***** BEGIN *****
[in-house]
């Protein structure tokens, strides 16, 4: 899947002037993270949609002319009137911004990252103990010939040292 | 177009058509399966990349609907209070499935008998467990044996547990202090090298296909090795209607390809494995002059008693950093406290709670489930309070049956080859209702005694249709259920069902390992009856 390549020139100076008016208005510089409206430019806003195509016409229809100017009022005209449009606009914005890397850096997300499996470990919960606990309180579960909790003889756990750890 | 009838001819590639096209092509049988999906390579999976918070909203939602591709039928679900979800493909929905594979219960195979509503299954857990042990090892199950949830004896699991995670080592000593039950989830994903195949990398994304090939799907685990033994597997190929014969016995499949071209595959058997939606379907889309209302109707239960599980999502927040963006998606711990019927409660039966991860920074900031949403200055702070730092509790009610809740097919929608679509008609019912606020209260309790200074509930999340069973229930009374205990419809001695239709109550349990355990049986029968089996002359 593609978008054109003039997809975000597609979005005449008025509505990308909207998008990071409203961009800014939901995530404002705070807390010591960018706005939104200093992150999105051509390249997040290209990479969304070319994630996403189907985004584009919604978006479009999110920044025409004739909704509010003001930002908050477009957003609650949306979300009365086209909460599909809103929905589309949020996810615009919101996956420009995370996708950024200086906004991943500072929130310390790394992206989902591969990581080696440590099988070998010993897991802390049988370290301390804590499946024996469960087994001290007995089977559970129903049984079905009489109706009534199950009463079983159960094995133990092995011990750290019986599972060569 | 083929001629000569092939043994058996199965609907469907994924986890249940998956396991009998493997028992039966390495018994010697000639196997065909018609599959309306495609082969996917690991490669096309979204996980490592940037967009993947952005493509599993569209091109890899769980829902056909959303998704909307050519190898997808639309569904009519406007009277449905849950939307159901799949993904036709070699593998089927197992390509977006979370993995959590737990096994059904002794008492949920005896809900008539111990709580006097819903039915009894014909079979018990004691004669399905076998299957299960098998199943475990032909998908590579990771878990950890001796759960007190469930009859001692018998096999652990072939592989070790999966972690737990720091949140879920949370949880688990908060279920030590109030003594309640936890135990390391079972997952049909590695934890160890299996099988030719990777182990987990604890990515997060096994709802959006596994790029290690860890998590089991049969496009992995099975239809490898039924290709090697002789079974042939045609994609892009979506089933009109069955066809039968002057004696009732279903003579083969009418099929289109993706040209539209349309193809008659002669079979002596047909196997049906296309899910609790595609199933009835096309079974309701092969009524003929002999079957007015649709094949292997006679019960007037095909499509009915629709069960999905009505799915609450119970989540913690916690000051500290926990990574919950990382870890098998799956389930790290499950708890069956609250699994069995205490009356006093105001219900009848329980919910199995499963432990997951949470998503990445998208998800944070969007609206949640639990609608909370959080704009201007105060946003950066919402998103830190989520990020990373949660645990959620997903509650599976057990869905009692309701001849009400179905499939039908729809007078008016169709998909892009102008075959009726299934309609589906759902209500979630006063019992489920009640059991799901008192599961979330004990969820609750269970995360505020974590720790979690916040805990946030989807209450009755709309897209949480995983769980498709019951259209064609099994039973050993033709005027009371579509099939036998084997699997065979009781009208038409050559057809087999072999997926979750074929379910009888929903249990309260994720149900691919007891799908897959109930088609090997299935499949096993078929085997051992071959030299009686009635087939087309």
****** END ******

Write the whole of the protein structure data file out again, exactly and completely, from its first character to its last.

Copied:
[in-house]
């Protein structure tokens, strides 16, 4: 899947002037993270949609002319009137911004990252103990010939040292 | 177009058509399966990349609907209070499935008998467990044996547990202090090298296909090795209607390809494995002059008693950093406290709670489930309070049956080859209702005694249709259920069902390992009856 390549020139100076008016208005510089409206430019806003195509016409229809100017009022005209449009606009914005890397850096997300499996470990919960606990309180579960909790003889756990750890 | 009838001819590639096209092509049988999906390579999976918070909203939602591709039928679900979800493909929905594979219960195979509503299954857990042990090892199950949830004896699991995670080592000593039950989830994903195949990398994304090939799907685990033994597997190929014969016995499949071209595959058997939606379907889309209302109707239960599980999502927040963006998606711990019927409660039966991860920074900031949403200055702070730092509790009610809740097919929608679509008609019912606020209260309790200074509930999340069973229930009374205990419809001695239709109550349990355990049986029968089996002359 593609978008054109003039997809975000597609979005005449008025509505990308909207998008990071409203961009800014939901995530404002705070807390010591960018706005939104200093992150999105051509390249997040290209990479969304070319994630996403189907985004584009919604978006479009999110920044025409004739909704509010003001930002908050477009957003609650949306979300009365086209909460599909809103929905589309949020996810615009919101996956420009995370996708950024200086906004991943500072929130310390790394992206989902591969990581080696440590099988070998010993897991802390049988370290301390804590499946024996469960087994001290007995089977559970129903049984079905009489109706009534199950009463079983159960094995133990092995011990750290019986599972060569 | 083929001629000569092939043994058996199965609907469907994924986890249940998956396991009998493997028992039966390495018994010697000639196997065909018609599959309306495609082969996917690991490669096309979204996980490592940037967009993947952005493509599993569209091109890899769980829902056909959303998704909307050519190898997808639309569904009519406007009277449905849950939307159901799949993904036709070699593998089927197992390509977006979370993995959590737990096994059904002794008492949920005896809900008539111990709580006097819903039915009894014909079979018990004691004669399905076998299957299960098998199943475990032909998908590579990771878990950890001796759960007190469930009859001692018998096999652990072939592989070790999966972690737990720091949140879920949370949880688990908060279920030590109030003594309640936890135990390391079972997952049909590695934890160890299996099988030719990777182990987990604890990515997060096994709802959006596994790029290690860890998590089991049969496009992995099975239809490898039924290709090697002789079974042939045609994609892009979506089933009109069955066809039968002057004696009732279903003579083969009418099929289109993706040209539209349309193809008659002669079979002596047909196997049906296309899910609790595609199933009835096309079974309701092969009524003929002999079957007015649709094949292997006679019960007037095909499509009915629709069960999905009505799915609450119970989540913690916690000051500290926990990574919950990382870890098998799956389930790290499950708890069956609250699994069995205490009356006093105001219900009848329980919910199995499963432990997951949470998503990445998208998800944070969007609206949640639990609608909370959080704009201007105060946003950066919402998103830190989520990020990373949660645990959620997903509650599976057990869905009692309701001849009400179905499939039908729809007078008016169709998909892009102008075959009726299934309609589906759902209500979630006063019992489920009640059991799901008192599961979330004990969820609750269970995360505020974590720790979690916040805990946030989807209450009755709309897209949480995983769980498709019951259209064609099994039973050993033709005027009371579509099939036998084997699997065979009781009208038409050559057809087999072999997926979750074929379910009888929903249990309260994720149900691919007891799908897959109930088609090997299935499949096993078929085997051992071959030299009686009635087939087309």